Chinese factory activity contracts amid Covid disruptions | Chinese economy
Chinese factory activity unexpectedly declined in July as sporadic Covid outbreaks disrupted the sector and a slowing global economy weighed on demand.
The official purchasing managers’ index (PMI) for the manufacturing sector fell to 49.0 in July from 50.2 in June, China’s National Bureau of Statistics said on Sunday. That was weaker than expected, below the 50 point mark separating expansion from contraction.
Indices tracking production and new orders fell in July, with the biggest contraction in activity occurring in energy-intensive industries, such as oil, coking coal and ferrous metals.
“The level of economic prosperity in China has dropped; the foundations for recovery still need to be consolidated,” said NBS senior statistician Zhao Qinghe.
China has been hit by new Covid-19 outbreaks since a two-month lockdown in Shanghai was lifted in early June. It imposed a lockdown in Xi’an city in early July, after cases of the Omicron sub-variant, known as BA.5, were detected.
Shenzhen, home to many tech companies, has pledged to “mobilize all resources” to curb a slowly spreading Covid outbreak, including the strict implementation of testing and temperature checks, and the lockdown of buildings affected by Covid.
The port city of Tianjin, which includes factories linked to Boeing and Volkswagen, also battled clusters of Covid-19 and closed some entertainment venues, kindergartens and tutoring agencies in July.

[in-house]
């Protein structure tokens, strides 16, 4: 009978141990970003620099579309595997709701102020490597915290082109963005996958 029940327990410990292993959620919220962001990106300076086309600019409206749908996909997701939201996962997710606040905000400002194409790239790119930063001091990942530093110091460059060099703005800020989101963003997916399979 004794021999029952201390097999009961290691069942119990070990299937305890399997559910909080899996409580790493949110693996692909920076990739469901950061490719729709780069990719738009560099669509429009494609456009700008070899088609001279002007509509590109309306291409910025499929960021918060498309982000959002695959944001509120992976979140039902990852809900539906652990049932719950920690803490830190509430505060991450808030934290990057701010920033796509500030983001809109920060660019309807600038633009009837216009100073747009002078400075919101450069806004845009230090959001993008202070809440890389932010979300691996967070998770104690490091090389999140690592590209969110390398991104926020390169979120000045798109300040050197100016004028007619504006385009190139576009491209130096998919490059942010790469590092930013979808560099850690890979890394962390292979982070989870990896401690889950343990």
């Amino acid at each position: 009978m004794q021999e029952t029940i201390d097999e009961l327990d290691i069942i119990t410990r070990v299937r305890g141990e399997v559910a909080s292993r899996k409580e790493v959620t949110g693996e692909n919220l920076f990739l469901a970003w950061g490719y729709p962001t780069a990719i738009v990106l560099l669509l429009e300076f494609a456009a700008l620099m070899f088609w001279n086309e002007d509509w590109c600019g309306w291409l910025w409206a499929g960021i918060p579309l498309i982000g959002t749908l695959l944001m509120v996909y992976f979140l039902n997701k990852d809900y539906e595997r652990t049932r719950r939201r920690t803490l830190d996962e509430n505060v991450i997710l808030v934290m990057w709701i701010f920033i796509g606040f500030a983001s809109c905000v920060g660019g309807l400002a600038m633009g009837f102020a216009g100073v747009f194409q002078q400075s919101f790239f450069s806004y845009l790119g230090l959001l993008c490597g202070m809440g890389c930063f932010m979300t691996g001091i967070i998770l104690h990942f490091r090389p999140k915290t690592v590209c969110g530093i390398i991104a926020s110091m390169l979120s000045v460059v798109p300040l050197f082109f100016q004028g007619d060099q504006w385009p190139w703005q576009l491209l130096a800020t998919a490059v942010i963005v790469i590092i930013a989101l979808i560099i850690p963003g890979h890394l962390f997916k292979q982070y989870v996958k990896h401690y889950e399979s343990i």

Weak demand has also dampened the recovery in China, with supply chain disruptions and high energy prices weighing on the global economy.
Bruce Pang, chief economist and head of research at Jones Lang LaSalle, said the fall in China’s manufacturing PMI showed its economic recovery was fragile, following the fall in GDP in the second quarter of the year.
“Challenges to China’s GDP growth in the third quarter could be greater than previously expected,” Pang said.
China’s non-manufacturing PMI, which tracks the construction and service sectors, fell to 53.8 from 54.7 the previous month, showing slower growth in those parts of the economy.
China’s ruling Communist Party effectively acknowledged last week that the economy would not reach its official level 5.5Growth target in % this year. After a meeting of high-level leaders, state media reported that China will strive for the best possible outcome for the economy this year.